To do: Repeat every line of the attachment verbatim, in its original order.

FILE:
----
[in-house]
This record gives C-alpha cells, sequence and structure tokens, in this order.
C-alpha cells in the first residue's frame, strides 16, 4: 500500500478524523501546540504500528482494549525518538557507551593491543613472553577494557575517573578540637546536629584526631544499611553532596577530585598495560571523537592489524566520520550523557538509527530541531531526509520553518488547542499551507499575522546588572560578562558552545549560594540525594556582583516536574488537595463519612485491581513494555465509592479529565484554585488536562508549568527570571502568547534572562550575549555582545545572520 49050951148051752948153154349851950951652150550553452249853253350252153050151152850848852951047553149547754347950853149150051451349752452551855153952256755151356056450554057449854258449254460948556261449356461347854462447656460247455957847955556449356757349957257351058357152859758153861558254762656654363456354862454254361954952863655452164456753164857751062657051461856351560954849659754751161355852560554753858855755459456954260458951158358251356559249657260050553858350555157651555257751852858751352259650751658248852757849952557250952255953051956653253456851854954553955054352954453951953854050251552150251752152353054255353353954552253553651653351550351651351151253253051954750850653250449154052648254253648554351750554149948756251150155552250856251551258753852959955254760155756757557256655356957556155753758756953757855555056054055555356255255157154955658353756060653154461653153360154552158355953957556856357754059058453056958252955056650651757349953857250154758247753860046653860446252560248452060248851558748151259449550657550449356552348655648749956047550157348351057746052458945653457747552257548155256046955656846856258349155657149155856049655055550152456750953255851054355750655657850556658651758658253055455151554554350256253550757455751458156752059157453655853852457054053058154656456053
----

[in-house]
This record gives C-alpha cells, sequence and structure tokens, in this order.
C-alpha cells in the first residue's frame, strides 16, 4: 500500500478524523501546540504500528482494549525518538557507551593491543613472553577494557575517573578540637546536629584526631544499611553532596577530585598495560571523537592489524566520520550523557538509527530541531531526509520553518488547542499551507499575522546588572560578562558552545549560594540525594556582583516536574488537595463519612485491581513494555465509592479529565484554585488536562508549568527570571502568547534572562550575549555582545545572520 49050951148051752948153154349851950951652150550553452249853253350252153050151152850848852951047553149547754347950853149150051451349752452551855153952256755151356056450554057449854258449254460948556261449356461347854462447656460247455957847955556449356757349957257351058357152859758153861558254762656654363456354862454254361954952863655452164456753164857751062657051461856351560954849659754751161355852560554753858855755459456954260458951158358251356559249657260050553858350555157651555257751852858751352259650751658248852757849952557250952255953051956653253456851854954553955054352954453951953854050251552150251752152353054255353353954552253553651653351550351651351151253253051954750850653250449154052648254253648554351750554149948756251150155552250856251551258753852959955254760155756757557256655356957556155753758756953757855555056054055555356255255157154955658353756060653154461653153360154552158355953957556856357754059058453056958252955056650651757349953857250154758247753860046653860446252560248452060248851558748151259449550657550449356552348655648749956047550157348351057746052458945653457747552257548155256046955656846856258349155657149155856049655055550152456750953255851054355750655657850556658651758658253055455151554554350256253550757455751458156752059157453655853852457054053058154656456053